Rorate Caeli

Sermon for St. Ann’s Day 2019

In July of 1931, the New York World-Telegram reported about the miraculous cure of the young son of Hugh F. Gaffney.  The boy, who lived at 348 East 18th Street, was stricken with paralysis.  A relic of St. Ann, namely the bone of a finger, was brought to his hospital bed, where, according to the newspaper, after being touched by the bone, the invalid was cured.  The thought that a New York newspaper today would print such a story boggles the mind.  Militant secularism under the guise of liberalism, a liberalism that barely tolerates the Catholic Church, would see this as fake news and perhaps harmful to its world picture.

St. Ann’s church was located just a couple of blocks from this church, on East 12th Street, here in Manhattan. The building had an interesting history:  Baptist church, Episcopal Church, Jewish Synagogue, and then Catholic church.  When the church became too small for the size of the parish, the decision was made to rebuild the entire church in the French gothic style but to keep the original façade.  The new church was dedicated in 1871, and the New York Times called it “among the most beautiful and costly churches in this City”.  They compared it to the elegant and fashionable Grace Episcopal church in the same area of the City, which, by the way is still standing as we speak. Alas, St. Ann’s fell victim to a decision of the Archdiocese of New York to close the parish and to sell the property.  The property was bought by a developer in 2005.  The church was demolished, despite outcries from preservationist and local residents, and on that site New York University built a 26 story dormitory.  As a sop to the preservationists, NYU kept part of the façade of St. Ann’s, and it stands there today, as someone in a guide to New York City said, like a “majestic elk, shot and stuffed”.

One of the glories of St. Ann’s was a relic of a finger of St. Ann, to which was attributed  the healing we spoke about earlier.  The finger of St. Ann.  In the first place who is Saint Ann?  Every one here who is Catholic would reply immediately:  Saint Ann is the mother of the Blessed Virgin Mary, and the name of her husband is Joachim.  But how do we know these names of this woman and this man?  They are not found in the Gospels nor in any other part of the New Testament.  The names and stories about Ann and Joachim come from the apocryphal literature of the second century, books written in Greek with stories about Mary and Jesus, that the Church never accepted as part of what we know as Scripture.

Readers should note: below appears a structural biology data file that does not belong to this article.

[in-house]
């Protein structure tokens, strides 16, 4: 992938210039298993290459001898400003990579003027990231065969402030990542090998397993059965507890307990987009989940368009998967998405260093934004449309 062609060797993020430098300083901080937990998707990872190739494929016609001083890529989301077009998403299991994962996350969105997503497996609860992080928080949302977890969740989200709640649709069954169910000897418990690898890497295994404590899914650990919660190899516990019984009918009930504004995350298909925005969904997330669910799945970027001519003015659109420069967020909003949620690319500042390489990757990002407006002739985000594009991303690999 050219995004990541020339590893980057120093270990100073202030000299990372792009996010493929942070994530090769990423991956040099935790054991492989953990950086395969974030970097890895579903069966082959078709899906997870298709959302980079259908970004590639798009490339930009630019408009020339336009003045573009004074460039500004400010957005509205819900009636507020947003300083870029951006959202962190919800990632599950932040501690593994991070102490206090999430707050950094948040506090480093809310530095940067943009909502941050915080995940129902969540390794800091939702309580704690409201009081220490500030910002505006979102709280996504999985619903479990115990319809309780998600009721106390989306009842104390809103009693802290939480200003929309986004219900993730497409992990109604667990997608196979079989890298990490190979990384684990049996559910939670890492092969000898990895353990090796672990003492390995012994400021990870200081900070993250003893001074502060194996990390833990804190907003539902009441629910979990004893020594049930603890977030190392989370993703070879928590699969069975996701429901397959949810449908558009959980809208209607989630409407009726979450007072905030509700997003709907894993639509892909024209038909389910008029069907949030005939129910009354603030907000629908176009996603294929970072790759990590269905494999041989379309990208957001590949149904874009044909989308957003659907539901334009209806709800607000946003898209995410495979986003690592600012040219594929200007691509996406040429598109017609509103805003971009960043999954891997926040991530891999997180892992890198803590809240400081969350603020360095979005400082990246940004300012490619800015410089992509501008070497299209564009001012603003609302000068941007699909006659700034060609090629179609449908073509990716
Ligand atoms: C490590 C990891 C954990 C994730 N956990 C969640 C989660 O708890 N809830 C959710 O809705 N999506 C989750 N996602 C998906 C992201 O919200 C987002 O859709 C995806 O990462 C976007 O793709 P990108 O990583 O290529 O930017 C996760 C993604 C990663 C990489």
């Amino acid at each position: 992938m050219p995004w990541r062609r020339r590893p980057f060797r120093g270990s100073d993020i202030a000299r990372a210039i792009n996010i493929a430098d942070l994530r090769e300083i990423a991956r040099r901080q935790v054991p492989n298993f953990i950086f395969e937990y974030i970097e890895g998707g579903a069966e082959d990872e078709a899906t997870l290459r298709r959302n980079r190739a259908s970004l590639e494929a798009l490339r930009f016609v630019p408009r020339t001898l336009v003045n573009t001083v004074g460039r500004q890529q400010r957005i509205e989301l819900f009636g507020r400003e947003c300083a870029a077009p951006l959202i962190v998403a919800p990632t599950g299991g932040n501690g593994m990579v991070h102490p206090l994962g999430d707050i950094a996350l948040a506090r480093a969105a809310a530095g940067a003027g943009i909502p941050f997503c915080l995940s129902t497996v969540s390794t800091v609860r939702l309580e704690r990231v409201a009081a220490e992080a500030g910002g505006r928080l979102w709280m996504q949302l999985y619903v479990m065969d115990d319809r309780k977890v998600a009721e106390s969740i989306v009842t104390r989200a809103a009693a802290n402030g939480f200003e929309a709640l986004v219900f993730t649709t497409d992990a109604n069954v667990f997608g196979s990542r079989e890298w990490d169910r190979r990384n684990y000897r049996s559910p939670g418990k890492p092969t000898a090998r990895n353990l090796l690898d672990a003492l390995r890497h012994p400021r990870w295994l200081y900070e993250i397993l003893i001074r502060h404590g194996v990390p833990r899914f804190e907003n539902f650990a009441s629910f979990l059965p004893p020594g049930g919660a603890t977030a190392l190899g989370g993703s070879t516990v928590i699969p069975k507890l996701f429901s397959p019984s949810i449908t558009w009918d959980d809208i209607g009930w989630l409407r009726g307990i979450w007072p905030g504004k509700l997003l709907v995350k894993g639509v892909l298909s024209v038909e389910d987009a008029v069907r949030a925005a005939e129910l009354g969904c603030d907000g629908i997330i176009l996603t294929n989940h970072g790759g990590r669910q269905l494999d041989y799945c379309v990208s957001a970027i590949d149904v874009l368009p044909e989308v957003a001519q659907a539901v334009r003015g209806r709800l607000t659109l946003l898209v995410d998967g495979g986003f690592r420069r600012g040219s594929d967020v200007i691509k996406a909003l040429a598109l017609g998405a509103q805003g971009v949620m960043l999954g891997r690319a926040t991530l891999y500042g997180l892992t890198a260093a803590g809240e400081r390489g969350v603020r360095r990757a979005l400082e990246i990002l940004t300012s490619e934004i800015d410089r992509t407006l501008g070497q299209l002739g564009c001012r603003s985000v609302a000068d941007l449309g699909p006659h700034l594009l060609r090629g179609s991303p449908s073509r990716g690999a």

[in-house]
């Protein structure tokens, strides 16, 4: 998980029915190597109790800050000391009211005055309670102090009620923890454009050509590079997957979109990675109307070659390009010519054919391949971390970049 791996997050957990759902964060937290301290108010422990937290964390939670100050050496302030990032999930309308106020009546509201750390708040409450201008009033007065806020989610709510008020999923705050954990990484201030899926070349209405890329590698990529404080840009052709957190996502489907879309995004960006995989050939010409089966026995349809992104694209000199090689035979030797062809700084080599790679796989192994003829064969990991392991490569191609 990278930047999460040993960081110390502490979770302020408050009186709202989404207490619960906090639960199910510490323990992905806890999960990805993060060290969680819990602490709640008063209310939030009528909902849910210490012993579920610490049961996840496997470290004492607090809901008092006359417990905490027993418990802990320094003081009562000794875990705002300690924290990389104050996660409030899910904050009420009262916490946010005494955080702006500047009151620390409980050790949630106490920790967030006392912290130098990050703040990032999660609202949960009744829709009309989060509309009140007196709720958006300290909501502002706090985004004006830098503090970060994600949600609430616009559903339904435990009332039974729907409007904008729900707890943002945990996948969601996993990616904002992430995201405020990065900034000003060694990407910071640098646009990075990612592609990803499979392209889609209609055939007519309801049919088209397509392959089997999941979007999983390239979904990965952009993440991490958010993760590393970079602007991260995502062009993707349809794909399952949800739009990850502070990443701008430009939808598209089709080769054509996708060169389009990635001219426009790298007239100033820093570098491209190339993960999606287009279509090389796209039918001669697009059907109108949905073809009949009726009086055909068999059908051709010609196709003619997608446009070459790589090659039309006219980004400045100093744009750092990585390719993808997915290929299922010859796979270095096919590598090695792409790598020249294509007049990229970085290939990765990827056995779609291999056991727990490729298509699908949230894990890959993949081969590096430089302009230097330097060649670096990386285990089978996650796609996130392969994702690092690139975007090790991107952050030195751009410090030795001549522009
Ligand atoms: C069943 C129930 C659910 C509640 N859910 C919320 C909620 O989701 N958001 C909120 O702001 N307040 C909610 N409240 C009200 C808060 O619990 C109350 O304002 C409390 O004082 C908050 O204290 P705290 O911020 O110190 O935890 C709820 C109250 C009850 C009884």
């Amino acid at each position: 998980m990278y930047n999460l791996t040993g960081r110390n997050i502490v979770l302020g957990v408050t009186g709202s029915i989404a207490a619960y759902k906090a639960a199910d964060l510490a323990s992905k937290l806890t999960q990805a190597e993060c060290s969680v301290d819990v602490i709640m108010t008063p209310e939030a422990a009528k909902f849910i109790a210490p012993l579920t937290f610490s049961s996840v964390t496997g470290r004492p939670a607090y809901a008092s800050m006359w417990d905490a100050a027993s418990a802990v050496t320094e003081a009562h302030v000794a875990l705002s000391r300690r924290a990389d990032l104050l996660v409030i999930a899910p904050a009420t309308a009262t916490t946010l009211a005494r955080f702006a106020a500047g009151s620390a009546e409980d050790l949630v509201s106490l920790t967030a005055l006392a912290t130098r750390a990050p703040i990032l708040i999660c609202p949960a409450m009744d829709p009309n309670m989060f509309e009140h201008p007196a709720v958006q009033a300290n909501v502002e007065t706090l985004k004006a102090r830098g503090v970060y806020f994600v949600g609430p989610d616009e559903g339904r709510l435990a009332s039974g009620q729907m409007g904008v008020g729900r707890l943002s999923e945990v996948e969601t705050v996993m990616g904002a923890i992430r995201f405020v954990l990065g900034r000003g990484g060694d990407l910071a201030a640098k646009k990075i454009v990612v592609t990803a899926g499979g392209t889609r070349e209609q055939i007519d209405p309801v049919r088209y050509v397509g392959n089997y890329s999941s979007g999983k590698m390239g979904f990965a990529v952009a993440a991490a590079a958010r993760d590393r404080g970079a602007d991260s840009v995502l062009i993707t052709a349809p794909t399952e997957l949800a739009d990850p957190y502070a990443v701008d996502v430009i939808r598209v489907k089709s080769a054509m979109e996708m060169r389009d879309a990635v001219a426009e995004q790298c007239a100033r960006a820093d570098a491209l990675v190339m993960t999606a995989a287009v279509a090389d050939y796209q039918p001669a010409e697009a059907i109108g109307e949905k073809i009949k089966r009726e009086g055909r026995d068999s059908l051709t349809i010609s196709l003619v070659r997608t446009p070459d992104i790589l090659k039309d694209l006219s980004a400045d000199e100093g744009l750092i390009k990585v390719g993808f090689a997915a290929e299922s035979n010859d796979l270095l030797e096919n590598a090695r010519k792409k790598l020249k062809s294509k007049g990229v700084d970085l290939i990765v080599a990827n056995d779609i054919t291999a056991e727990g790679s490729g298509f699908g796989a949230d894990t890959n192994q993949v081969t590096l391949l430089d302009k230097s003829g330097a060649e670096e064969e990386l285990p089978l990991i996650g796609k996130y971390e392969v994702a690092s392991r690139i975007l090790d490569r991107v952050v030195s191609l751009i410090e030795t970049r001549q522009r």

The Church Fathers in the West denied their validity for any basis of teaching about the Christian faith.   But they were widely read in the East. In one of these apocryphal texts called the Protoevangelium of James we read the charming story of Ann, called Hannah, and Joachim. They were childless, and Joachim understood this as a reproach from God upon himself.  They prayed fervently for a child, and, like Hannah in the Old Testament prayed for a child, their prayer was answered, and that child was Mary. The parallel between the story of Ann and Joachim in the Protoevangelium and Hannah in the Old Testament, who bore Samuel in her old age, is striking.

The cult of Saint Ann begins in the East and by the fourth century the emperor Justinian dedicated a church to St. Ann.  In the West the cult of St. Ann does not appear until the eleventh century, but from that point on St. Ann becomes one of the most popular of the saints in the West.  And it is the immigrants from Europe in the latter part of the nineteenth century and early part of the twentieth century who brought this devotion to our own country and hence to the great parish of Saint Ann’s on East 12h Street.